In December 2019 (pre-Covid), Laura and I walked the 80-mile ‘Dales Way’ long-distance footpath, carrying our son along the way. Here’s how it went…
Our plan was to spend a week walking the Dales Way. As luck would have it, the start of the Dales Way is not far from our current home in Yorkshire, and the end of the route passes by our future home in Cumbria. It felt like a symbolic gesture, to walk from Yorkshire to Cumbria, across the watershed of England, and from one residence to another. We also wanted to fit in one more long distance walking trip, before our son grew too big to carry. He was 14 months old at the time, and still small enough to lug about on our back in a baby carrier.
We set off from Ilkley and headed up to Bolton Abbey and on to Grassington, following the river Wharfe upstream. Following a river to its source is a wonderful adventure, and gave us a new appreciation for an area we know reasonably well. We were walking 8 or 9 miles a day, which gave us plenty of time for rest stops to give our son a break from his carrier, but still felt like we were getting a reasonable day’s walking in.
For the first couple of days, we were able to get the bus back to the start each afternoon, meaning we could have an evening at home and a night in our own bed. We didn’t want to camp on this trip, as we had enough to carry with a child on one of our backs, without having to haul winter camping kit as well. So when bus links weren’t possible, we stopped in B&Bs along the way. It meant we could get by with just a 35-litre rucksack between us, along with the baby carrier we were using, which has a big space underneath the base which we used for bulky, lightweight things, such as nappies.
Cold and a cold
One of our biggest problems was keeping our boy warm enough, when he was in the back of a rucksack for a full day. We walk a lot as a family and normally, we’d be able to stop in a cafe to warm up, or just abandon a plan and head back home. That wasn’t possible this time: there were few cafes and we needed to push on each day, to reach that night’s accommodation. The temperatures were consistently below zero, and so we put extra layers of baby and adult socks on his feet, instead of his usual wellies.
Halfway through the trip, we were feeling like terrible parents for putting our baby through a few days of sub-zero temperatures, and this feeling was only exacerbated when he developed a horrible cold. So, as we reached the high point of the route, near Oughtershaw, we stopped in that night’s farmhouse accommodation and decided to change the plan. To give our boy a rest, we decided to convert our family walking holiday into a solo running holiday: in the mornings, one of us would run the day’s route while the other did the childcare, then we’d switch roles in the afternoon. This plan required a car but our route took us past Ribblehead Station the next day so we were able to nip home on the train to get it.
Running before he can walk
For the second half of the journey, we each took it in turns to run sections of the route. Laura would run a few miles while Tim drove ahead to the next village. On arrival, Laura would jump in the car and drive Tim back to the start, so he could have a turn running the route. Not great for petrol use, but in the grand scheme of things our carbon footprints for this trip were pretty low, so we were comfortable with the choice.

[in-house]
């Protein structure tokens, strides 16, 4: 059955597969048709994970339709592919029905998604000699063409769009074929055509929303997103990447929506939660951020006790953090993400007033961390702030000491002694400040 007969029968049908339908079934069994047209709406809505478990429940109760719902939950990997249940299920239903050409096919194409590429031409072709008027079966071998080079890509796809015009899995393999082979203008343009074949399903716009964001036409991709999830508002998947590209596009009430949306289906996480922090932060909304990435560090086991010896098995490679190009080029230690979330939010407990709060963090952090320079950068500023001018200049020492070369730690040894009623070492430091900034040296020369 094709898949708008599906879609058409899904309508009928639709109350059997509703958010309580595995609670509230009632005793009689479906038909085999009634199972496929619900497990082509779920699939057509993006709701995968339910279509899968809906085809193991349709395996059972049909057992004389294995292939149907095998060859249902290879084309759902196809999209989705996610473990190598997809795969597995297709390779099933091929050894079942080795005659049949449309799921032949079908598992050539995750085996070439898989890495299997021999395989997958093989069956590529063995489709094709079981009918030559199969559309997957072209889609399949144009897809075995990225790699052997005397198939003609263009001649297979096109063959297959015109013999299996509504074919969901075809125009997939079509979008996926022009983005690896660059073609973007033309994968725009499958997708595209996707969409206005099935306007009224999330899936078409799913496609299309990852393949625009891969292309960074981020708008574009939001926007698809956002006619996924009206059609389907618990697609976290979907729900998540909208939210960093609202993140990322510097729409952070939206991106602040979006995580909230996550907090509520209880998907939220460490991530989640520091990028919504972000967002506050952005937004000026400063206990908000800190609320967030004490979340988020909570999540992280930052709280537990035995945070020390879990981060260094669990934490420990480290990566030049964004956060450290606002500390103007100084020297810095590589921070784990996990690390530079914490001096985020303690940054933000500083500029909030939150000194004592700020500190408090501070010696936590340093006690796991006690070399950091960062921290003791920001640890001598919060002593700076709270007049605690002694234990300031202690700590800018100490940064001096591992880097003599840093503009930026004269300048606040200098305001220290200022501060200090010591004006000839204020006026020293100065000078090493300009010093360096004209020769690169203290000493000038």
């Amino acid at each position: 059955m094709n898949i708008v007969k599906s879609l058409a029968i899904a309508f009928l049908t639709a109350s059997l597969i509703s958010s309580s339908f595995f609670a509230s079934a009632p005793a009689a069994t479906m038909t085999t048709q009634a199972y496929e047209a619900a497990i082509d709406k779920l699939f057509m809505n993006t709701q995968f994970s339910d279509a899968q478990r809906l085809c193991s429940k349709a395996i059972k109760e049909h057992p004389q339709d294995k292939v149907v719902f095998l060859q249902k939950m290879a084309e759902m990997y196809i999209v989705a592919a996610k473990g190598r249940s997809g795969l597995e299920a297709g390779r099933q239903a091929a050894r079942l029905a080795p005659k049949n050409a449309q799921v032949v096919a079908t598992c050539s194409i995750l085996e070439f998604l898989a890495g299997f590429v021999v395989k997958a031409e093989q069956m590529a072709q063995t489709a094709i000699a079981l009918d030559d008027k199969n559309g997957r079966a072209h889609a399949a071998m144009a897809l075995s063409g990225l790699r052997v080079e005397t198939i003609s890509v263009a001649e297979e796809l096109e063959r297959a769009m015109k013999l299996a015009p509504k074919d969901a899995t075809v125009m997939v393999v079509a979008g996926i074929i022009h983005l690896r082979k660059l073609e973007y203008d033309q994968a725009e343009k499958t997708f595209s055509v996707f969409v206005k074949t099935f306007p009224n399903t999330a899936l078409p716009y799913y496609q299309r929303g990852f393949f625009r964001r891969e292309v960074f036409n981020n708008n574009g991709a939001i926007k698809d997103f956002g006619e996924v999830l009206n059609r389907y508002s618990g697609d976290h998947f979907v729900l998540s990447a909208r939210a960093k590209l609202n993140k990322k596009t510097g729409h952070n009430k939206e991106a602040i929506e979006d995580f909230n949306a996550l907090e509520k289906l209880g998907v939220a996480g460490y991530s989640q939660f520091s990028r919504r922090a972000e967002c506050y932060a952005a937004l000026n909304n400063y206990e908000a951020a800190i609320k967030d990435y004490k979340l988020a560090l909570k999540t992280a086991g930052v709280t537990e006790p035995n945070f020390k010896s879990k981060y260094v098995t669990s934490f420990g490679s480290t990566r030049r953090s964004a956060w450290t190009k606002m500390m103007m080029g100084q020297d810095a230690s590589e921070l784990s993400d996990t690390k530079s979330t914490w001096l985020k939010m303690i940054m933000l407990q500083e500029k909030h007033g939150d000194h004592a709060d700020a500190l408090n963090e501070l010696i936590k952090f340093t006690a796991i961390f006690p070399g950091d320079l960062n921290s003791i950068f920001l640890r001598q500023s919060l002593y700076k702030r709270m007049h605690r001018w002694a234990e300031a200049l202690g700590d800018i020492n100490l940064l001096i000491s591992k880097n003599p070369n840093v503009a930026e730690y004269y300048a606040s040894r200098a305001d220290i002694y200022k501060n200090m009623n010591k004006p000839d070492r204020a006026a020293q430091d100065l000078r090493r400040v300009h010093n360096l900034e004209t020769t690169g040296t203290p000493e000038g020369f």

It had been some time since either of us had done a nine-mile off-road run, let alone doing that on several consecutive days. Fortunately, we long ago adopted the idea of training for life: making sure we always keep reasonably fit enough to take advantage of any unexpected opportunities which might crop up, such as unplanned running holidays.
What began as a family walking holiday turned into something of an endurance event where we each spent most of the day alone, running through some of the wildest and most beautiful landscapes Yorkshire has to offer. We would reconvene each afternoon, to cook dinner and monitor our son as he practised his newly-developed walking skills.
It might not have been our plan, but it turned into a wonderful, albeit slightly weird, holiday. With children, it’s so rare to find time alone, and having a couple of hours to ourselves in the hills every day was a luxury and a privilege. It was also nice to spend a couple of hours on our own with our little boy each day, giving him our full attention rather than constantly trying to have a conversation with each other.
Keeping life interesting
Above all, it was an excellent lesson in the unpredictability of parenting. We’ve never been great at detailed trip planning, preferring instead to wing it (carefully sold as the idea of ‘remaining open to opportunity’). As parents, we have to plan a bit more, to take into account the need for diversions and rest stops, but we now assume that whatever plans we do make will need to change at some point. After all, it keeps life interesting.
We completed the first section from Ilkley on a weekend prior to our week-long walk, which went roughly like this:
- Strid Tea Rooms – Grassington (8.4 miles)
- Grassington – Starbotton (8.3 miles)
- Starbotton – Oughtershaw (8.6 miles)
- Oughtershaw- Gearstones (5.9 miles)
- Gearstones – Dent (9.3 miles)
- Dent – Lincoln’s Inn Bridge (Sedbergh) (8.2 miles)
- Lincoln’s Inn Bridge (Sedbergh) – Meal Bank (9 miles)
- Meal Bank – Staveley (6.5 miles)
- Staveley – Bowness (6.5 miles)
More details at www.dalesway.org